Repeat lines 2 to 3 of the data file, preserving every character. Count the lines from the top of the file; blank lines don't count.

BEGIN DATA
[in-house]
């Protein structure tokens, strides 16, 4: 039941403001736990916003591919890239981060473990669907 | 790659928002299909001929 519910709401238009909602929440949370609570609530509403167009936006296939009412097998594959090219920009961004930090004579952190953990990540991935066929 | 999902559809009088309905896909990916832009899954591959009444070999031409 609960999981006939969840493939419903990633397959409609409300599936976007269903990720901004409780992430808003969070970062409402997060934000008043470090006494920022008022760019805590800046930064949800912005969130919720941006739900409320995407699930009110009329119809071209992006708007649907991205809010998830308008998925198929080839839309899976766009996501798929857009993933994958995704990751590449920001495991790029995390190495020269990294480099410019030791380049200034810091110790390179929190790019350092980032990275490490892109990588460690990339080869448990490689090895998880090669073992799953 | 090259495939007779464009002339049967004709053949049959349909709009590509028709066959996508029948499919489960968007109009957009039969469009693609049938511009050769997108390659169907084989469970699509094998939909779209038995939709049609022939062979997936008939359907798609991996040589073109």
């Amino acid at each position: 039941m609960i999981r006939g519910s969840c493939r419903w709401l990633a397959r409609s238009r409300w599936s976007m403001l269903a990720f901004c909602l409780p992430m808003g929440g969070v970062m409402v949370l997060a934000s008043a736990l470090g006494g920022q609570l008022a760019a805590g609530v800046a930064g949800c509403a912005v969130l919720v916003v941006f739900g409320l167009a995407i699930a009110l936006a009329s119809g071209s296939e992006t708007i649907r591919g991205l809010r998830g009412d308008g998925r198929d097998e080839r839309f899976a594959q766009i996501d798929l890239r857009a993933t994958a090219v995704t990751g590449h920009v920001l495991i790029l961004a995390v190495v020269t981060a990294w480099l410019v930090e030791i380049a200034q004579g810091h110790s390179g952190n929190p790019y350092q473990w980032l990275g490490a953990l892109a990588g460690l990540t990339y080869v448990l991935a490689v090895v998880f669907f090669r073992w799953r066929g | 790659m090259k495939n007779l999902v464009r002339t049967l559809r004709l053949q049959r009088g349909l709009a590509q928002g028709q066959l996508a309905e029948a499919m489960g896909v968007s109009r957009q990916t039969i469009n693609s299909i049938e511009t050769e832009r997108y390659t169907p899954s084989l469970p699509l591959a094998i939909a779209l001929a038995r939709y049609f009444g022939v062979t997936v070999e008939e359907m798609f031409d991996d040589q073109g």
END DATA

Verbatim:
């Protein structure tokens, strides 16, 4: 039941403001736990916003591919890239981060473990669907 | 790659928002299909001929 519910709401238009909602929440949370609570609530509403167009936006296939009412097998594959090219920009961004930090004579952190953990990540991935066929 | 999902559809009088309905896909990916832009899954591959009444070999031409 609960999981006939969840493939419903990633397959409609409300599936976007269903990720901004409780992430808003969070970062409402997060934000008043470090006494920022008022760019805590800046930064949800912005969130919720941006739900409320995407699930009110009329119809071209992006708007649907991205809010998830308008998925198929080839839309899976766009996501798929857009993933994958995704990751590449920001495991790029995390190495020269990294480099410019030791380049200034810091110790390179929190790019350092980032990275490490892109990588460690990339080869448990490689090895998880090669073992799953 | 090259495939007779464009002339049967004709053949049959349909709009590509028709066959996508029948499919489960968007109009957009039969469009693609049938511009050769997108390659169907084989469970699509094998939909779209038995939709049609022939062979997936008939359907798609991996040589073109």
């Amino acid at each position: 039941m609960i999981r006939g519910s969840c493939r419903w709401l990633a397959r409609s238009r409300w599936s976007m403001l269903a990720f901004c909602l409780p992430m808003g929440g969070v970062m409402v949370l997060a934000s008043a736990l470090g006494g920022q609570l008022a760019a805590g609530v800046a930064g949800c509403a912005v969130l919720v916003v941006f739900g409320l167009a995407i699930a009110l936006a009329s119809g071209s296939e992006t708007i649907r591919g991205l809010r998830g009412d308008g998925r198929d097998e080839r839309f899976a594959q766009i996501d798929l890239r857009a993933t994958a090219v995704t990751g590449h920009v920001l495991i790029l961004a995390v190495v020269t981060a990294w480099l410019v930090e030791i380049a200034q004579g810091h110790s390179g952190n929190p790019y350092q473990w980032l990275g490490a953990l892109a990588g460690l990540t990339y080869v448990l991935a490689v090895v998880f669907f090669r073992w799953r066929g | 790659m090259k495939n007779l999902v464009r002339t049967l559809r004709l053949q049959r009088g349909l709009a590509q928002g028709q066959l996508a309905e029948a499919m489960g896909v968007s109009r957009q990916t039969i469009n693609s299909i049938e511009t050769e832009r997108y390659t169907p899954s084989l469970p699509l591959a094998i939909a779209l001929a038995r939709y049609f009444g022939v062979t997936v070999e008939e359907m798609f031409d991996d040589q073109g």